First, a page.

# Logic terminology: does "conditional" etc refer to the operator or the WFF?

To be precise.... Do the terms we use to talk about the truth-functional operators (conditional, negation, conjunction, disjunction, biconditional) refer to the operator in isolation, or the WFF that is formed with the operator?

Ex. When I say "disjunction" am I supposed to be referring to "v" or "A v B"

I'm pretty sure I've heard the terms used flexibly, to refer to both.... Is that right, or is the proper use more precise?

• Both, the intended meaning is usually clear from context:"disjunction is a Boolean operation", "this is a disjunction of 5 terms". Compare to addition vs sum, or multiplication vs product. Sep 20 '19 at 0:18
• @Conifold - great! Thanks so much :D J
– Lily
Sep 20 '19 at 3:20

## 1 Answer

One should follow the use of these words as given in the source you are using.

For example, suppose Wikipedia is the source for the term logical disjunction. Here is how it is defined:

Logical disjunction is an operation on two logical values, typically the values of two propositions, that has a value of false if and only if both of its operands are false. More generally, a disjunction is a logical formula that can have one or more literals separated only by 'or's. A single literal is often considered to be a degenerate disjunction.

Here logical disjunction refers to a logical formula, not only the logical connective that separates the operands. Indeed, one can have a disjunction (a "degenerate disjunction") without any logical connective.

However, there is more to the definition:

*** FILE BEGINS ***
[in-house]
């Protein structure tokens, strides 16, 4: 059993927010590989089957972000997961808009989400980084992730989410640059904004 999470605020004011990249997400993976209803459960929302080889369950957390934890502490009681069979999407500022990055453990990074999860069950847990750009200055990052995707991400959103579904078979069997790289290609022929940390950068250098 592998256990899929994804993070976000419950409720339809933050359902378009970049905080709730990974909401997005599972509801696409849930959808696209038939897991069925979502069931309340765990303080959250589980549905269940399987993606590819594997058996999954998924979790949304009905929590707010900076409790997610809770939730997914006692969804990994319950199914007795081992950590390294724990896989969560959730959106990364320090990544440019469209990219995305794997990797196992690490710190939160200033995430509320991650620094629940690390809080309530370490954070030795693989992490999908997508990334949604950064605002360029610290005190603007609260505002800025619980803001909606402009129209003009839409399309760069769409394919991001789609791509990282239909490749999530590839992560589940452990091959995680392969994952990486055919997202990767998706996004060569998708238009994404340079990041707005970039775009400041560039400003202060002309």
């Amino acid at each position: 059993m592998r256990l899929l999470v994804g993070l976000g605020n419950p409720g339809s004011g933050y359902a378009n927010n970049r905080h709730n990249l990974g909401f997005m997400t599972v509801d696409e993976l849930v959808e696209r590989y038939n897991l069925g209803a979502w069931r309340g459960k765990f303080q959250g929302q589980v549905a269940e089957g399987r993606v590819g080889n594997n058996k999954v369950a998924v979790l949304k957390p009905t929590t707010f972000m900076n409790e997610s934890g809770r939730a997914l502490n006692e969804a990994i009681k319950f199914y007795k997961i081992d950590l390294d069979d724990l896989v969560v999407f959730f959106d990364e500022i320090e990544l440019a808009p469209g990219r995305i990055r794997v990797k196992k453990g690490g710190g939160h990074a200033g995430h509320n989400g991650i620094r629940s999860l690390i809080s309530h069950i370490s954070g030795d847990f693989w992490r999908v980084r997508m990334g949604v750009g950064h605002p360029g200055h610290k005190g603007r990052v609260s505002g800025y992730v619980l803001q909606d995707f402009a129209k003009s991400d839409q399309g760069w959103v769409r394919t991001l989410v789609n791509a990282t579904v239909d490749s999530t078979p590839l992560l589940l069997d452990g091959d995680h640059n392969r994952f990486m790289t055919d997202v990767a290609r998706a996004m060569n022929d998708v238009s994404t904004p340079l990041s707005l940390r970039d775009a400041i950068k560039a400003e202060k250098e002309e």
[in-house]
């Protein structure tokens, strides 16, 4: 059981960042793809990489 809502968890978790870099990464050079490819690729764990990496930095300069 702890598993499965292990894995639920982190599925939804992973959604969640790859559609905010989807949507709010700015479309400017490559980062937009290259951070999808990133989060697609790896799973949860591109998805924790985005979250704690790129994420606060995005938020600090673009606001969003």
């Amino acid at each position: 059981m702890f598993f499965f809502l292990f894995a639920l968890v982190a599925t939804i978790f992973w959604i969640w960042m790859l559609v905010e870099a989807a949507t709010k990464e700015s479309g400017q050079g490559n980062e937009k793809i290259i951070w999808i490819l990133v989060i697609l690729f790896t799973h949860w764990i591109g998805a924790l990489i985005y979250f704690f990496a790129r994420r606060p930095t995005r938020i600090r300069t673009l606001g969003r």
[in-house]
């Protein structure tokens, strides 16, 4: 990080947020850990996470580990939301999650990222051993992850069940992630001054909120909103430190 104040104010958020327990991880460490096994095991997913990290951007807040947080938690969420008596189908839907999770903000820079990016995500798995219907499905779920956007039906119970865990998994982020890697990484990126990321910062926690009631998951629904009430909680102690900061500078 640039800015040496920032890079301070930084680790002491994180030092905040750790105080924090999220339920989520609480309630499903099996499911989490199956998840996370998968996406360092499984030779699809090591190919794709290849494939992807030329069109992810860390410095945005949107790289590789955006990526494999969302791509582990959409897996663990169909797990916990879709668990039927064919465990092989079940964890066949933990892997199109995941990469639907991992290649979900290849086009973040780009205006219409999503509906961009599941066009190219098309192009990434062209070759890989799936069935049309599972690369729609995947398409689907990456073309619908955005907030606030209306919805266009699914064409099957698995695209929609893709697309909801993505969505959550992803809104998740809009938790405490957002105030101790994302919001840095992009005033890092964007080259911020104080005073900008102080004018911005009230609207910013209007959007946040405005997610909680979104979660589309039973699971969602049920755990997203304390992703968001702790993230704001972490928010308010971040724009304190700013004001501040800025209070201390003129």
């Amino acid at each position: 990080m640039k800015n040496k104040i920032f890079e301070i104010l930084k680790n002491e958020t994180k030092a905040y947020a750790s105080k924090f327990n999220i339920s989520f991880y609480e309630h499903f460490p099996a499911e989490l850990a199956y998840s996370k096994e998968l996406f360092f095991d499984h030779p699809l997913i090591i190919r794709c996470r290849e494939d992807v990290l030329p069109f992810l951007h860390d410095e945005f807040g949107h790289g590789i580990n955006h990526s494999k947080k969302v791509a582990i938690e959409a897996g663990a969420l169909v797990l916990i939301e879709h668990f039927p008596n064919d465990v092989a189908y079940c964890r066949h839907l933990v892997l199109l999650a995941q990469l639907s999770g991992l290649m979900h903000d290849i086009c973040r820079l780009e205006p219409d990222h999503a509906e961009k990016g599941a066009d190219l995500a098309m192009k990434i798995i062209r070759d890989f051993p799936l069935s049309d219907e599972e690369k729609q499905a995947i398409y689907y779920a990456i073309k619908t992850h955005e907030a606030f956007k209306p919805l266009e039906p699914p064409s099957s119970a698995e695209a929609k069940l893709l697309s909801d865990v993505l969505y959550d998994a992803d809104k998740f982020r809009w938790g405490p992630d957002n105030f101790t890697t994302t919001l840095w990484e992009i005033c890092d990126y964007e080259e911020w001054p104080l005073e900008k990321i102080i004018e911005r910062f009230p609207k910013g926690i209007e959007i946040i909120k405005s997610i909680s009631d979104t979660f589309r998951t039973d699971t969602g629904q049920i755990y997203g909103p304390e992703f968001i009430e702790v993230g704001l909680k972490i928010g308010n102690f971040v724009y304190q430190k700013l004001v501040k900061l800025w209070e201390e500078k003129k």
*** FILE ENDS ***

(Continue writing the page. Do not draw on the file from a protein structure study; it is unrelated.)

The disjunctive identity is false, which is to say that the or of an expression with false has the same value as the original expression. In keeping with the concept of vacuous truth, when disjunction is defined as an operator or function of arbitrary arity, the empty disjunction (OR-ing over an empty set of operands) is generally defined as false.

This shows that in certain contexts disjunction can be defined as an operator or function having no operands. This also defines more terms: "disjunctive identity" and "empty disjunction".

One should follow the use of such terms in one's textbook paying attention to the context in which the term is used, how the term is defined, and what else is defined associated with the term. In this case there are contexts in which one can use the term either as a logical formula or an operator or function.

Wikipedia contributors. (2019, September 15). Logical disjunction. In Wikipedia, The Free Encyclopedia. Retrieved 12:23, September 20, 2019, from https://en.wikipedia.org/w/index.php?title=Logical_disjunction&oldid=915839057

• Thank you Frank Huberty!
– Lily
Sep 21 '19 at 14:56